Flag of Eritrea
|Design||A red isosceles triangle based on the hoist-side pointed toward the fly-side and then divided into two right triangles: the upper triangle is green and the lower triangle is blue with an Emblem (1952-1962) in gold (a vertical olive branch encircled by an olive wreath) centered on the hoist side of the triangle. |
On September 15, 1952, Eritrea became independent from British rule and was made an autonomous part of Ethiopia. Since the United Nations had helped the country obtain independence from British rule, the 1952 Eritrean flag was designed with a light blue background to honour the organisation's assistance. The flag at that time had an olive wreath in the centre, symbolising peace. The wreath encircled a six-leafed plant which represented the six administrative divisions of Eritrea.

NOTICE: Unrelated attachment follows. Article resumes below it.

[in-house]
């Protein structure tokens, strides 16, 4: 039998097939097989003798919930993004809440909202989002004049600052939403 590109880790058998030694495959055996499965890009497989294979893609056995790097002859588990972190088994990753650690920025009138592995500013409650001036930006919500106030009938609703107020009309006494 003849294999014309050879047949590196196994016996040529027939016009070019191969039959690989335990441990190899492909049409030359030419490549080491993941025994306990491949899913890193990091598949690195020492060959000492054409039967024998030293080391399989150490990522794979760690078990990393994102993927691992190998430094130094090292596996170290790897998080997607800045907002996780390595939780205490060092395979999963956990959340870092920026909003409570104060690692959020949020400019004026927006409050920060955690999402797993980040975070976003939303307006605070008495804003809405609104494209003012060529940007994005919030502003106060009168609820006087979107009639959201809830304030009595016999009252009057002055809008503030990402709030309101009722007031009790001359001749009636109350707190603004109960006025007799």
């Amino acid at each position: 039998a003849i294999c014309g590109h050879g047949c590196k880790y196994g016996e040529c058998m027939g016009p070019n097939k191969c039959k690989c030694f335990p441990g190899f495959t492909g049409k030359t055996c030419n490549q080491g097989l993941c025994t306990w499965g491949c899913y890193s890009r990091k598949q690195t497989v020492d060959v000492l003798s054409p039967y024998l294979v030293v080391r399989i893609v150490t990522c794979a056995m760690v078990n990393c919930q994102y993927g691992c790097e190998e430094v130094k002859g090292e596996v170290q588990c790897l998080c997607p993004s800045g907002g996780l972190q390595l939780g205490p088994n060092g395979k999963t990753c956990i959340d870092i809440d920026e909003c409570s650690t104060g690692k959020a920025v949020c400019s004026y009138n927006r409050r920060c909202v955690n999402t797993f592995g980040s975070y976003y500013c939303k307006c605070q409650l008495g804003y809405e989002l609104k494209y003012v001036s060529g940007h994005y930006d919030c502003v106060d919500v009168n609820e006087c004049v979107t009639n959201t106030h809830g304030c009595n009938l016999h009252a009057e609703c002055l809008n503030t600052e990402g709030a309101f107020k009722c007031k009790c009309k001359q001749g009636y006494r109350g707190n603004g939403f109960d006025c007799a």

After civil war broke out in Eritrea in 1961, Ethiopian emperor Haile Selassie banned the Eritrean flag, coat of arms, and all other government seals from public places. He annexed Eritrea in 1962 with the approval of the United Nations.
The Eritrean People's Liberation Front fought for the country's independence, and in January 1977, the party adopted its own official flag. The current flag of Eritrea bears resemblance to the party's official flag. The flag had three triangles: red, blue, and green. The yellow star in the red triangle symbolised the country's rich mineral resources. After Eritrea was proclaimed an independent nation, the flag was modified and its first official hoisting was performed on May 24, 1993. In the red triangle, a gold wreath symbol with 14 leaves on each side, derived from the 1952 flag, replaced the gold star of the Eritrean People's Liberation Front's flag. In 1995 the number of leaves in the wreath were standardised. 
The green color in the flag stands for the agriculture and livestock of the country, the blue stands for the sea, and the red for the blood lost in the fight for freedom. The 30 leaves symbolise the number of years spent in civil war before achieving independence.